Roulettes and mentoring

Also, you should not take advice from this woman.Can I be a mentor? Yes. I fulfilled the requirements before the patch; it’s always been something I could do. Am I a mentor? No. Have I seen people who have no business with the little crown icon wearing that icon next to their heads? Oh, yes indeed I have.

The reality is that this was always going to be an issue with the way that the game is structured and how the mentor program is set up. The Dunning-Kruger effect is in full force, and the criteria established are all those that require a certain amount of patience more than skill. Sure, the fact that you need a certain number of commendations adjusts things slightly, but we all also know that commendations alone don’t say a whole lot about the player. They’re handed out based on individual whims.

Friends of mine who have jumped into the mentor pool have mentioned that mentor chat turned nasty and unpleasant in about fifteen seconds, to the shock of no one. So take that as you will. I think it’s a good idea still, but the actual mechanics of it run into some issues when they involve other human beings.

As a result, I haven’t yet dove into mentor roulettes; I have, however, been taking much advantage of the fact that I can queue for almost everything else as a group now. That makes me happy in ways you don’t even realize. When I want to level something with my wife – a useful prospect, as we both have alts to level – we can just group up and queue instead of finding the best dungeon for a character and hoping that we both have something around that level. That’s all good stuff.

The Vath

I love these huge walking bugs.

Seriously, the fact that my favorite beast tribe was a race of adorable insect-people surprised me at first. The fact that “adorable” and “insect-people” fit in the same sentence surprised me. But I loved this beast tribe in the main scenario, and their daily reputation quests are wonderful in every way.

See, the Vundu quests were just plain silly. There were some serious underpinnings, but you can’t have that much of a quest line revolve around dance fighting without the quests ultimately being a comedy. And the developers knew all of this; those fat birds were meant to be chuckled at and enjoyed on that level. This is fine. Out of the first five beast tribes, two of them were very clearly intended to be silly from the start and more or less delivered on that premise.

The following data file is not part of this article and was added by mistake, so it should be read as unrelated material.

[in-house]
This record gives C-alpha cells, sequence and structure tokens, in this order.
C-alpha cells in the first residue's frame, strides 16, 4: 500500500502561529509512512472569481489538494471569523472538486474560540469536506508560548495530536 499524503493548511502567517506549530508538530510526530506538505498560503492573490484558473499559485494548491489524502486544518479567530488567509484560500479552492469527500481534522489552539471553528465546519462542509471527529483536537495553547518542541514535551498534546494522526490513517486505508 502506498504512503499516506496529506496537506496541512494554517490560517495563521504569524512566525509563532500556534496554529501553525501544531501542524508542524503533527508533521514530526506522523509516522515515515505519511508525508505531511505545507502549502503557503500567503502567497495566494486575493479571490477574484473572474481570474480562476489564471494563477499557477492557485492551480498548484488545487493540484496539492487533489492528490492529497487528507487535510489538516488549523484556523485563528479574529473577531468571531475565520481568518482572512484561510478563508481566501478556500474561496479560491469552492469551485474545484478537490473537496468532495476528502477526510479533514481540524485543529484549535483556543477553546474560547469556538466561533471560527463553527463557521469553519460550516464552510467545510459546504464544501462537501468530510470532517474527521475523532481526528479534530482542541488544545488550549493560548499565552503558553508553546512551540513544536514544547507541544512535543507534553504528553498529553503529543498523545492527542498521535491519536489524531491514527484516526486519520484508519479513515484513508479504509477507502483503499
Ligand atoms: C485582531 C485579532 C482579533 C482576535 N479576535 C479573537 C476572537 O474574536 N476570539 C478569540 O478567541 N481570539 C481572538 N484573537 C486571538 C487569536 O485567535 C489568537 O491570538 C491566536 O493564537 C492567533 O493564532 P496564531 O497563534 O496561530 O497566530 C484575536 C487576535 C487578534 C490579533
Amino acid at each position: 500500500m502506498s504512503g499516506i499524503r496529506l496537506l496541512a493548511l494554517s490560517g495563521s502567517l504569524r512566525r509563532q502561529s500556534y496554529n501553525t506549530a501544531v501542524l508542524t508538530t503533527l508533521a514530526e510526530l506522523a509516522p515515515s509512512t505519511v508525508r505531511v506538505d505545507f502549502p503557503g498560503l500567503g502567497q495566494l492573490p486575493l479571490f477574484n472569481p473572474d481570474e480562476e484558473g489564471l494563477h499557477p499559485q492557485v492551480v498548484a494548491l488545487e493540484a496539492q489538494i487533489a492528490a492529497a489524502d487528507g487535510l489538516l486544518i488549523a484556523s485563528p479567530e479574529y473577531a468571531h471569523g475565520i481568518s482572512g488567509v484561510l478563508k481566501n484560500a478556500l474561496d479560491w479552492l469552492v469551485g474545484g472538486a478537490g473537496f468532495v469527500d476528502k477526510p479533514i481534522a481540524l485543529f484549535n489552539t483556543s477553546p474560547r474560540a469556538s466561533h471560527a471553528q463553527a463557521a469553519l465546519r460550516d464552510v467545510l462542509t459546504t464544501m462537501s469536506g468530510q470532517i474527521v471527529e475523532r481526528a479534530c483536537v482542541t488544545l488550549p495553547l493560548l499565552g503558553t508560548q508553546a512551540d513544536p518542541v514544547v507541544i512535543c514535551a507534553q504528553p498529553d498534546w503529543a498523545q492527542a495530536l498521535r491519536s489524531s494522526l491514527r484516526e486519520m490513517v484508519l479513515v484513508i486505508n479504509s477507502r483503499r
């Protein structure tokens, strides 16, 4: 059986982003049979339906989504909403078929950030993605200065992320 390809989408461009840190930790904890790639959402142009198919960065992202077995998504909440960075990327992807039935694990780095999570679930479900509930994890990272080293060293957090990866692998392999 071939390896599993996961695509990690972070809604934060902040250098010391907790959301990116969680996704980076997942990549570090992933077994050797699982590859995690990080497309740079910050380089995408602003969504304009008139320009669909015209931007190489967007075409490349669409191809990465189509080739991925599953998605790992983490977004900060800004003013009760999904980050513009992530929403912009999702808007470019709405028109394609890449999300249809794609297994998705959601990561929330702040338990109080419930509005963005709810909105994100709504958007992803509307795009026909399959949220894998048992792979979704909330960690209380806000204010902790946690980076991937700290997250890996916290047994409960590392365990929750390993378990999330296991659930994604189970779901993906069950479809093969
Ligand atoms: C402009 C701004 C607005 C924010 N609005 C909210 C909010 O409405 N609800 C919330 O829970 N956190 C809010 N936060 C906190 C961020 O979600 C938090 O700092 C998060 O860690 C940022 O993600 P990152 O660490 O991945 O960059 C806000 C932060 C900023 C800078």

But the Vath are different. Yes, they are funny… and they’re also poignant, tragic, and relatable at turns. The quests slowly paint a picture of a people that have lost everything except their individual identities, and what it means to give up so much simply for the sake of retaining that individuality. I haven’t capped the tribe quite yet, obviously, but it’s a great bit of storytelling that underscores just how much these tribes can lose and what it means to regard them as something other than simply enemies.

At the same time, it’s also an exploration of ridiculous bugs feeding eggs to goblins. So that’s just plain ridiculous.

Feedback, as always, is welcome down in the comments or via mail to eliot@massivelyop.com, as we always do it, etc. Next week, I want to talk about the materia melding for the new tomestone gear, what should be considered for the future, and why this was at once a really good idea and a really bad one.

The Nymian civilization hosted an immense amount of knowledge and learning, but so much of it has been lost to the people of Eorzea. That doesn’t stop Eliot Lefebvre from scrutinizing Final Fantasy XIV each week in Wisdom of Nym, hosting guides, discussion, and opinions without so much as a trace of rancor.